“Chapter 2”, “Moving On” and “New Normal”

You probably know a widow or maybe even a widower (we are about 10% of the widowed population, so a little rarer to know one of us). You probably know me if you’re reading this.

You probably read a few things on the internet about what it’s like to be widowed.

You probably have even seen some terms that you think might be appropriate to use when asking about our lives since losing our spouses.

You might even sometimes ask me how I am doing. My “normal” reply will invariably be, “I’m doing Okay.”

The reason this is my “normal” reply is because there truly no longer is anything that I could describe as normal in my life. Nothing is normal. There is no normality, no consistency, no sense that anything about my life is normal any longer. It hasn’t been that way since 19 August 2018.

You’ve read terms like “moving forward”, “new normal”, “chapter two”, “moving on”, “stages of grief”, etc. And while all are very well meaning, they really all are meaningless, even when used by widows and widowers.

My life is not normal. What is “normal” when everything I wanted, worked for and hoped for, all evaporated when Suzanne died? What is “moving forward”, when all I want to do is to go back to what I had and be able to have it all again?

What is this whole “chapter two” thing all about? My life is more than one open book. In fact it’s numerous open books. Since Suzi died, I have had no choice but to start writing the next book.

The books of my life that I choose to recall are not all autobiographical. The first was my childhood. That came to a screeching halt when I got in trouble with the law as a teenager.

The book of my teens was as boring as it was shocking. It could have been as salacious as 50 Shades, just without the sex (sorry, not divulging anything more than that 🤷‍♂️😂)… The next book began when I moved to London in 1990 after graduating college.

But the longest volume so far written started on 4 August 1995, the day I married Suzanne. The prologue started on 12 December 1994 when I asked her to marry me and she said yes. That story ended on 19 August 2018.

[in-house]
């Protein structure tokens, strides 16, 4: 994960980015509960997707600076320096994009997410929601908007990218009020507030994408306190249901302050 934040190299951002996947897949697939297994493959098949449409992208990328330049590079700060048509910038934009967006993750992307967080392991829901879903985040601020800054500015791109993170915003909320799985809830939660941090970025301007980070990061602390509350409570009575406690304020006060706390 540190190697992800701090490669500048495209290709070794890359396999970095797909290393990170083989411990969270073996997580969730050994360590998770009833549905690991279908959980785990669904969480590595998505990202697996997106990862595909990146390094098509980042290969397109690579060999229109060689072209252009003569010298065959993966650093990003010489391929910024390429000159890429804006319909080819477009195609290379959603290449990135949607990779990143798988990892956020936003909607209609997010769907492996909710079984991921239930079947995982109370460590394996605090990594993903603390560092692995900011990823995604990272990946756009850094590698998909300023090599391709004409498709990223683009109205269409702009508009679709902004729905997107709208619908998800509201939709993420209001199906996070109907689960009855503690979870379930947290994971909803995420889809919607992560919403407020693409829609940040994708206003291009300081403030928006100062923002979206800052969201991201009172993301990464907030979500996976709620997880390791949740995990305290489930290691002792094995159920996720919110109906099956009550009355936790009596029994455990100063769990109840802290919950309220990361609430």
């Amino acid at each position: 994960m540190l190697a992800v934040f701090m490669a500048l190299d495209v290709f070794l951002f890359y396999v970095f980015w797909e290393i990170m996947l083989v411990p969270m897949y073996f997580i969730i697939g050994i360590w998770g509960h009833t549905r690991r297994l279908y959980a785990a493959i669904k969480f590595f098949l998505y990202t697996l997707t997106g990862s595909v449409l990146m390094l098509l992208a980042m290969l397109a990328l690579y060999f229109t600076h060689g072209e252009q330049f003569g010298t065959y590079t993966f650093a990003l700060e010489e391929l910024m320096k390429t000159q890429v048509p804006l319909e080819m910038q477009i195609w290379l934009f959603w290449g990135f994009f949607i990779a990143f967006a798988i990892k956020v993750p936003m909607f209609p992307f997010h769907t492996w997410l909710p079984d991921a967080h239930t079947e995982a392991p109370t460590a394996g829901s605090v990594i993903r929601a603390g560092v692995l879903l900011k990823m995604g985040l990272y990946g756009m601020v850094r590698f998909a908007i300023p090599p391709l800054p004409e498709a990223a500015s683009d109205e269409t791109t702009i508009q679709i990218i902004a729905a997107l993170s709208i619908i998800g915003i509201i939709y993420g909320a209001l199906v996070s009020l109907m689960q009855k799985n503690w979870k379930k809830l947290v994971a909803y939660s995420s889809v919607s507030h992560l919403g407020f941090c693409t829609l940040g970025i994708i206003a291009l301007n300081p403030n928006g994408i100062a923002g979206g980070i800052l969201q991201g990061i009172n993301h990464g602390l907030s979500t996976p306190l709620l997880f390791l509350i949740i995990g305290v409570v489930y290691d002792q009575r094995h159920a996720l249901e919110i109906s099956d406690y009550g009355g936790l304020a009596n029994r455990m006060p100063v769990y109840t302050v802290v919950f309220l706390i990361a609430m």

That volume, that tome, was a love story, a tragedy, an adventure and a romance novel all wrapped up in a non fiction memoir. It had heroes and villains, trials and tribulations, ebbs and flows, fortunes and famines. It touched the lives of thousands of people over more than two decades.

But that story does NOT comprise a single chapter. There are hundreds of chapters, thousands. Some are short like little pecked kisses from a small child or long like embraces by the fire on cold winter nights. They are fleeting like butterflies flying freely after emerging from cocoons, and as sultry as humid summer days.

Yet, when we ask a widow or widower how they are, what they are doing, have they “moved forward” (or more offensively, “moved on”), have they found a chapter two, etc. we devalue the volume that we have had to place on a shelf.

For some, this book of love (the volume of our life we had with our spouse/partner) forever remains open and unfinished. For others, the book is finished, placed on a shelf and holds the most prominent place of pride where we can see its golden encrusted cover each and every moment, day, month, year we carry on living. Like a great work of art, the book can be reread, but it can never be relived. That volume, no matter how long or short, is it’s own masterpiece. It was our lives. It was our everything. It was our normal.

There is no “new” normal. There is nothing normal (FOR THOSE IN THE BACK I SAY IT AGAIN, THERE IS NOTHING NORMAL) about this life any more.

When we have had to come to terms with—accepted—the existence we now have to live, that’s when we may seek to find a new, blank book to begin writing a new love story. This is not a new chapter, but always a new story. Remember those vows we took? Especially that sentence we utter that says, “Til death do us part”? Well that’s us.

That’s what widows and widowers have done. We did not end our love or our relationship with our now dead spouse. The marriage, for all intents and purposes, is sacrosanct and intact. But the story, the book of that marriage, has finished. For some, it came to an abrupt and tragic end without closure. For others, like me who got to say goodbye before Suzi died, it came to a gentle, though very premature end.

The last photo from the book of love I wrote with Suzi